Personal Vehicles

As many car owners will probably attest, there's nothing like the convenience of having your own personal vehicle ready to take you wherever you need to go. Fortunately, the technological levels in RPGs mean that we aren't necessarily confined to the roads, and can go nearly anywhere we want. But it's not always just about the convenience. It's also nice to just able to take yourself on a nice recreational cycle ride, or just enjoy the sensation of floating on the wind. In this section we to those transport options that players can just grab or step into and go.

Bikes (Pokémon series)
Bio Tank (Metal Max 4)
Deku Leaf (The Legned of Zelda: Wind Waker)
Hoverboard (WildStar)
Mako (Mass Effect)
Rheairds (Tales of Symphonia)
The Schleiman Tank (Dragon Quest Heroes: Rocket Slime)

Bikes - Pokémon series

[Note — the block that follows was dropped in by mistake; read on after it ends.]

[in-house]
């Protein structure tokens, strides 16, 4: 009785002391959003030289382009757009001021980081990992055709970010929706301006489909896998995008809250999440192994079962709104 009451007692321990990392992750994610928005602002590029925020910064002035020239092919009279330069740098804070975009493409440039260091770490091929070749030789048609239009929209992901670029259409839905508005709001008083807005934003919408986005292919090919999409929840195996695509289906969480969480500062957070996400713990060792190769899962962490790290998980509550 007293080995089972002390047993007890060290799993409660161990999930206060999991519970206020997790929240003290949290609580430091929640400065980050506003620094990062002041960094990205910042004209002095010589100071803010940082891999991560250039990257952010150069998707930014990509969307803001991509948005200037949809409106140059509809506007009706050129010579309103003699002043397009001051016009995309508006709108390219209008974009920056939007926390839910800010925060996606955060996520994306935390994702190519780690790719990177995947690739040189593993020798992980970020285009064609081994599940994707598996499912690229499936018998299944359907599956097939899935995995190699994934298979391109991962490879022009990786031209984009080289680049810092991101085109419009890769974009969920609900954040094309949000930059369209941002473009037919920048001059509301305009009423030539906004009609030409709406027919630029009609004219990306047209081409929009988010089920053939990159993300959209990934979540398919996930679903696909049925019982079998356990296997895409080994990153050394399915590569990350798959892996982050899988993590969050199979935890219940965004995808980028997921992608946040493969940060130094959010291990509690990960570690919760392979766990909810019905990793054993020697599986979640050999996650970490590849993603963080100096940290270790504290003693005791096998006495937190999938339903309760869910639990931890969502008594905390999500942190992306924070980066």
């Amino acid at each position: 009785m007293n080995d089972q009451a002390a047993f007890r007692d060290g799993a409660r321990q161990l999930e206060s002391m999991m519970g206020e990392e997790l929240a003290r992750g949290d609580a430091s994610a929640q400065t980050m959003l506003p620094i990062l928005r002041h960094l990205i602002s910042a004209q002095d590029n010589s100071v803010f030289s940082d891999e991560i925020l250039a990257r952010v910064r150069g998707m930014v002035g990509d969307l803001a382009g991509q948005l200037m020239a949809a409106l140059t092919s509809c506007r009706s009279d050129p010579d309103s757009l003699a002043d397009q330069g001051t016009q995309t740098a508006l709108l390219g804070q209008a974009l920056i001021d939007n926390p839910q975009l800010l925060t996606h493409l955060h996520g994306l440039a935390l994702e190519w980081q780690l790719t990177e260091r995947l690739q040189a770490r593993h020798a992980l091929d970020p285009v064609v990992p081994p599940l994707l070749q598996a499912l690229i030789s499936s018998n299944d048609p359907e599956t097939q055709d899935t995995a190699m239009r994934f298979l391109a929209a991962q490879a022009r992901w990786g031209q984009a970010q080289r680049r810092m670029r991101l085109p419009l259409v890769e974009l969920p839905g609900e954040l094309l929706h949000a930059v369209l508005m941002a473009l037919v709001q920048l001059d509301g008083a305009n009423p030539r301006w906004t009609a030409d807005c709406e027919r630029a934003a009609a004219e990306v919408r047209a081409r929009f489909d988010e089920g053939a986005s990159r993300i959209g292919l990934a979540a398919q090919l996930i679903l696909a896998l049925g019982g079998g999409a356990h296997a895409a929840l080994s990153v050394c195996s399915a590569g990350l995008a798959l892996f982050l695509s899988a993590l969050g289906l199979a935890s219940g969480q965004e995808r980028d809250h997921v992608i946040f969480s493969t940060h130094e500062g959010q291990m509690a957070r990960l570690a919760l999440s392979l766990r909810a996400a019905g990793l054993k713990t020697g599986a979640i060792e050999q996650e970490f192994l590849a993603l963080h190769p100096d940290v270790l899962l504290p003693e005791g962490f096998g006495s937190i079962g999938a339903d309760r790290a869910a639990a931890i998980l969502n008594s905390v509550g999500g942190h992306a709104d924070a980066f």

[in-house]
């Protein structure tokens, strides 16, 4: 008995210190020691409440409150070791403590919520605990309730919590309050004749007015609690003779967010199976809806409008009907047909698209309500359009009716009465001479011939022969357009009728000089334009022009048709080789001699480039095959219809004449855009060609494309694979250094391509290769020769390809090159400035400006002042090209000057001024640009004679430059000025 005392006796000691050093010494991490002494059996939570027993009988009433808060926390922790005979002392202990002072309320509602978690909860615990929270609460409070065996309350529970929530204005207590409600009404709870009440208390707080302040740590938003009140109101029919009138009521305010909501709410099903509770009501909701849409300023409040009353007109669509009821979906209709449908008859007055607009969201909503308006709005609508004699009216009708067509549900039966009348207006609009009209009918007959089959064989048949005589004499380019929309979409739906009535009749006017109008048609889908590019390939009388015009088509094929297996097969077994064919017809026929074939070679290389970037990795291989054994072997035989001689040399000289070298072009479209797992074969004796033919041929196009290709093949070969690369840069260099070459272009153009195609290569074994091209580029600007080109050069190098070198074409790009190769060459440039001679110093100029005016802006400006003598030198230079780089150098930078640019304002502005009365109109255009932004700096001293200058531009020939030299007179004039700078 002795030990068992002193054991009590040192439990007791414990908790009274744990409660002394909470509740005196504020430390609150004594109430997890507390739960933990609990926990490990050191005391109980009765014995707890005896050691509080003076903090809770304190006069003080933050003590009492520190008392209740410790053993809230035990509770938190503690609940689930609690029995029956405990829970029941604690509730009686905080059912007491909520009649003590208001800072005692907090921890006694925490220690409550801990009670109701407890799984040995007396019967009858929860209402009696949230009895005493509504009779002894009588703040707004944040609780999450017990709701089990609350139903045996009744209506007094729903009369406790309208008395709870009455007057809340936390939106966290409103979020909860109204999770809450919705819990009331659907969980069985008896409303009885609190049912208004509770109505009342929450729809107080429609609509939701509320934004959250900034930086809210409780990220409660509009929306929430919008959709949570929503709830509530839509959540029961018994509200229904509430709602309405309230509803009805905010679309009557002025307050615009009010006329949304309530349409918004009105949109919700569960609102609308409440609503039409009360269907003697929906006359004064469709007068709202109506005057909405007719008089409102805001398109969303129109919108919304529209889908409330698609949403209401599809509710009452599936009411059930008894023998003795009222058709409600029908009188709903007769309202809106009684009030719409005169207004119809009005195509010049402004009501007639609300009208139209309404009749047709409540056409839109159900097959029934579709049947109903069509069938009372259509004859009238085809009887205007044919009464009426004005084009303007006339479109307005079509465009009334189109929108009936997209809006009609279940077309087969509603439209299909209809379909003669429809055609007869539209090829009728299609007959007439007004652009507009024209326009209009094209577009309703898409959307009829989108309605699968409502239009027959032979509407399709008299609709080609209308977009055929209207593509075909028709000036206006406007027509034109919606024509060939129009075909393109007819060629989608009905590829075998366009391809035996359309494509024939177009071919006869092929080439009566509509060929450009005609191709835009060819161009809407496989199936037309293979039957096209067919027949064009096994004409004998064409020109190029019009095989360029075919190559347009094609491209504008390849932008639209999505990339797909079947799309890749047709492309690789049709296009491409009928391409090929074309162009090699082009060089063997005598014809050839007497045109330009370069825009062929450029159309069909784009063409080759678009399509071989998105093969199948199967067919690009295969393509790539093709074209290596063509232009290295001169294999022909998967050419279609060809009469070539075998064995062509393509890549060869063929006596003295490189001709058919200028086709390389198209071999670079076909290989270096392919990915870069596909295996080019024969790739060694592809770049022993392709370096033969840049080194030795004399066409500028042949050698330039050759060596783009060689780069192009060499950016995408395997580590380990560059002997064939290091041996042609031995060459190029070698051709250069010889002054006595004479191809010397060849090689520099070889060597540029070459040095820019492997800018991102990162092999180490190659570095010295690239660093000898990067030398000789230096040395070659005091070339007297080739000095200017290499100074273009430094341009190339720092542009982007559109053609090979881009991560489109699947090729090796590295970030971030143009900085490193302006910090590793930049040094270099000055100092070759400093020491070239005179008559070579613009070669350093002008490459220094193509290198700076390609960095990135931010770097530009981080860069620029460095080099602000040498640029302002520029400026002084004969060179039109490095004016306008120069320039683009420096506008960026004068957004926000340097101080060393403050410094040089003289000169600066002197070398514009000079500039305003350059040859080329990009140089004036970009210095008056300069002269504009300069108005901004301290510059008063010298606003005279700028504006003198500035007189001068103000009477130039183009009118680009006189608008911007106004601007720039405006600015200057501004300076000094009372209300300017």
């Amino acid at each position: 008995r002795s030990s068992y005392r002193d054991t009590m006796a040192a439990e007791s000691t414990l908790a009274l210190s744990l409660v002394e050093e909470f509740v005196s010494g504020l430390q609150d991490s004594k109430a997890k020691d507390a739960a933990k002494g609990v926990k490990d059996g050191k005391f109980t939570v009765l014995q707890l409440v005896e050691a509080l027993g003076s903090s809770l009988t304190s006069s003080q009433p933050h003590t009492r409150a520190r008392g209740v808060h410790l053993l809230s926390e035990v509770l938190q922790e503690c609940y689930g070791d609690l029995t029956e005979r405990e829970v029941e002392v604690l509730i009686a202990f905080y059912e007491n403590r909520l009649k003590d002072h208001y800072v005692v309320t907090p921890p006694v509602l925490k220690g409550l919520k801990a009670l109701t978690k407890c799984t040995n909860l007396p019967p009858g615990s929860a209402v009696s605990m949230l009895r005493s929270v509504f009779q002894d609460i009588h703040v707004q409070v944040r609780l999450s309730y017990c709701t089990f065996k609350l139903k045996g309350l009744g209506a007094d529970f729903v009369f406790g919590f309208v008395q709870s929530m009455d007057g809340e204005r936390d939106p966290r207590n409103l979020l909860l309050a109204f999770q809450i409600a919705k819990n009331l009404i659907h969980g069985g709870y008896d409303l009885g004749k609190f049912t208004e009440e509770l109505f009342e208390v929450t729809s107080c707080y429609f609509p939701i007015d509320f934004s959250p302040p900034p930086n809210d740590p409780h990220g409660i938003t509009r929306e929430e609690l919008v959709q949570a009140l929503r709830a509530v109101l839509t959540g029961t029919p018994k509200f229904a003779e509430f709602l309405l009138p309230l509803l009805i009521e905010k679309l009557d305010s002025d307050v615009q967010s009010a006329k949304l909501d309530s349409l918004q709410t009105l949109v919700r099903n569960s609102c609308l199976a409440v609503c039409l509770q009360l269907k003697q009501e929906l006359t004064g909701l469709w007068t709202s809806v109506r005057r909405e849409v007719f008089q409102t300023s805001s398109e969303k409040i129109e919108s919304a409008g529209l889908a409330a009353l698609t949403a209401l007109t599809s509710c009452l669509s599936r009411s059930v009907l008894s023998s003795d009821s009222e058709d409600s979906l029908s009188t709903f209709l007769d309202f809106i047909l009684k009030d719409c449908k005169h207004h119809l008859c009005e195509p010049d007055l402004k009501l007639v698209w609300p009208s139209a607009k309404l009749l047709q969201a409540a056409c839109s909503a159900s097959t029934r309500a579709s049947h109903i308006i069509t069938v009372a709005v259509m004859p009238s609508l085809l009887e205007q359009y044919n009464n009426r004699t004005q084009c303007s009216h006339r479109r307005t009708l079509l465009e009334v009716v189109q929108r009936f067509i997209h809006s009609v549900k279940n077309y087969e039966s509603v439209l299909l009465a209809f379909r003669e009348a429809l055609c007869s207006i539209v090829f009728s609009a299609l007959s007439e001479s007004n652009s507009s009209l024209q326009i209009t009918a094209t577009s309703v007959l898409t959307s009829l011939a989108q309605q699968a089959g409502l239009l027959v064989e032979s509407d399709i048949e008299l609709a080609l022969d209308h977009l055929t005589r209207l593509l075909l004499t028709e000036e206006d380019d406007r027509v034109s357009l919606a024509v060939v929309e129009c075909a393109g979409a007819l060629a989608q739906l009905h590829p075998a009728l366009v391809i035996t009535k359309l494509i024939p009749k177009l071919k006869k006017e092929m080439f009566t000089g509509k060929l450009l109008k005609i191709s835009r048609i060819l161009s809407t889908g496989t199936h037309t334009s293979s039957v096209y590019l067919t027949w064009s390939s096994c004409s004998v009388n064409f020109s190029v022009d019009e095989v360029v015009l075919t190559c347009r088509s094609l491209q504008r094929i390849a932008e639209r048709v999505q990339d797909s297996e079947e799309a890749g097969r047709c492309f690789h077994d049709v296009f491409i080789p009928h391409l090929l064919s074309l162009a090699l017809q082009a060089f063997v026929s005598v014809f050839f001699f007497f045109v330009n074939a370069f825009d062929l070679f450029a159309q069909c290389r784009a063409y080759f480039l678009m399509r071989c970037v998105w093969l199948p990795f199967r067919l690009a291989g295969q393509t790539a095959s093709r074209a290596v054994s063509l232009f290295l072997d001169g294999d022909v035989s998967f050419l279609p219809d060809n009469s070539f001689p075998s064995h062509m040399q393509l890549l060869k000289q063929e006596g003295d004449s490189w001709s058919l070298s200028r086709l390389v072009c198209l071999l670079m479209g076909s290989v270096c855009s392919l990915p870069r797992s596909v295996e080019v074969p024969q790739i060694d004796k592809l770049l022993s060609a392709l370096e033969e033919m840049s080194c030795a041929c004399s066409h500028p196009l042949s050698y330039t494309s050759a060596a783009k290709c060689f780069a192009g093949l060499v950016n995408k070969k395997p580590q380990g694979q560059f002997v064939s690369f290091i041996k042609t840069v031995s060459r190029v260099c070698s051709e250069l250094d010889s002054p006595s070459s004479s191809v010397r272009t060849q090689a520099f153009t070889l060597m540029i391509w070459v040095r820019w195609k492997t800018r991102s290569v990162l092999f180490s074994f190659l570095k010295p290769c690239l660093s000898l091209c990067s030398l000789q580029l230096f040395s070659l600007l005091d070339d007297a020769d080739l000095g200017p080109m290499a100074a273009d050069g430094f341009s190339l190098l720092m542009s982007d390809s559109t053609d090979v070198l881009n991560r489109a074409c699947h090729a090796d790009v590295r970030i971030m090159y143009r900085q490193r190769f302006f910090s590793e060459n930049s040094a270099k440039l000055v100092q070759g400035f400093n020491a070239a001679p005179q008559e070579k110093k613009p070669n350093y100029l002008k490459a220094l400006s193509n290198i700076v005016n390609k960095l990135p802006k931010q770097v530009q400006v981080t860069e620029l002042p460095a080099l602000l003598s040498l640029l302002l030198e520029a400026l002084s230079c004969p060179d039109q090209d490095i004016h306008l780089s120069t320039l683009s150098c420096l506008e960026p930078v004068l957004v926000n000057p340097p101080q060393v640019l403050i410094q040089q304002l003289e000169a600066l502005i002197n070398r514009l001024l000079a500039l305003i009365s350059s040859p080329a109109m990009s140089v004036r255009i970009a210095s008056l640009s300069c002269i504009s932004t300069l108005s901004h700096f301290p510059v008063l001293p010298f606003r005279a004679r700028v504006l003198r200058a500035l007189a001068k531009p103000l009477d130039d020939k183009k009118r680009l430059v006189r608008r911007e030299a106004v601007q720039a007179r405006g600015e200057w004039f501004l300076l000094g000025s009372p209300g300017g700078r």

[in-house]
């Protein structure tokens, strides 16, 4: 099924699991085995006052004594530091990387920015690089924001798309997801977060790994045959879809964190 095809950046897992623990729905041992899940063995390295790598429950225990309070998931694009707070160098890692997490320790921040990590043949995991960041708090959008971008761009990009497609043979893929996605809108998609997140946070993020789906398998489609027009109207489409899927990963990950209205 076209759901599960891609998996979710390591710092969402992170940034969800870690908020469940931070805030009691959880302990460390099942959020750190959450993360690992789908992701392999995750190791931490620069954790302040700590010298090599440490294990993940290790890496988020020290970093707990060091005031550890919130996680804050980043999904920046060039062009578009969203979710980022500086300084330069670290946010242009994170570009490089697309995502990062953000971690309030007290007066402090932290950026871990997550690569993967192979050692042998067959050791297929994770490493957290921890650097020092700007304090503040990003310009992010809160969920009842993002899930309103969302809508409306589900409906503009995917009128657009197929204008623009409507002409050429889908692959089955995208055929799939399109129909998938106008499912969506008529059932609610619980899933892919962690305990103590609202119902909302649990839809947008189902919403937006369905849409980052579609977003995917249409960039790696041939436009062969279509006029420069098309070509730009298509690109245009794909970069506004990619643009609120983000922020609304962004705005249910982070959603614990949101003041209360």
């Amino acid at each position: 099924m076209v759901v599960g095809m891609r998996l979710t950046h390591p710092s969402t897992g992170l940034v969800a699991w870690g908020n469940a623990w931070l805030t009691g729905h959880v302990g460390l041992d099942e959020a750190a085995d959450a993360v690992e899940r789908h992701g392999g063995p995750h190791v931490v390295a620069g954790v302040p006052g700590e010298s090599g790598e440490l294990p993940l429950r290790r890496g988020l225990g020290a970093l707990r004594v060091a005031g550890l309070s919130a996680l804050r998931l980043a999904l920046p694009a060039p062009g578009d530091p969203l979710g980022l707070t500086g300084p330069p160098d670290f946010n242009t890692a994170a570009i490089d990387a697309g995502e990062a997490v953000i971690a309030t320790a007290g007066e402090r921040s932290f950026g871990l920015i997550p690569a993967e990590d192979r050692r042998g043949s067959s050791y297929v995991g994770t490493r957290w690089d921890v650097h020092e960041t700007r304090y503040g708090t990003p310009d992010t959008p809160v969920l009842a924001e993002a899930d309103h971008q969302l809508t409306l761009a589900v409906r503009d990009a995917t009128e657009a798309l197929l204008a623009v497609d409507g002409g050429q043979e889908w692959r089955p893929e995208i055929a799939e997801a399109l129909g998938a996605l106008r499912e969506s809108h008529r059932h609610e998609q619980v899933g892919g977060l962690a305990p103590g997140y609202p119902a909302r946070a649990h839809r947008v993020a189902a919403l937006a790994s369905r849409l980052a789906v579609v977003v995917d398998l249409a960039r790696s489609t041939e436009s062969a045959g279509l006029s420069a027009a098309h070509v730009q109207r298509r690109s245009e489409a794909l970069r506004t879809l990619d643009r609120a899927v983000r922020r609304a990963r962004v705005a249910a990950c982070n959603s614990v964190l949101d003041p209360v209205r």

There are many ways to travel in the Pokémon world, with one or more new ones often being added each generation (and sometimes being taken away by the next). Other than your own trusty feet, the first way to get around in any Pokémon game is the bicycle in Red and Blue. There is a store in Cerulean City where bikes are sold for a cool million Pokédollars, which is one dollar more than the maximum amount of money the player can hold. How are you supposed to get one in that case? By listening to the Chairman of the Pokémon Fan Club in Vermilion City ramble on about his Rapidash, of course. In exchange for boring you to the death, the man hands over a voucher for one free bicycle. It moves at about twice running speed, which while convenient, feels rather sluggish compared to biking speeds in later games.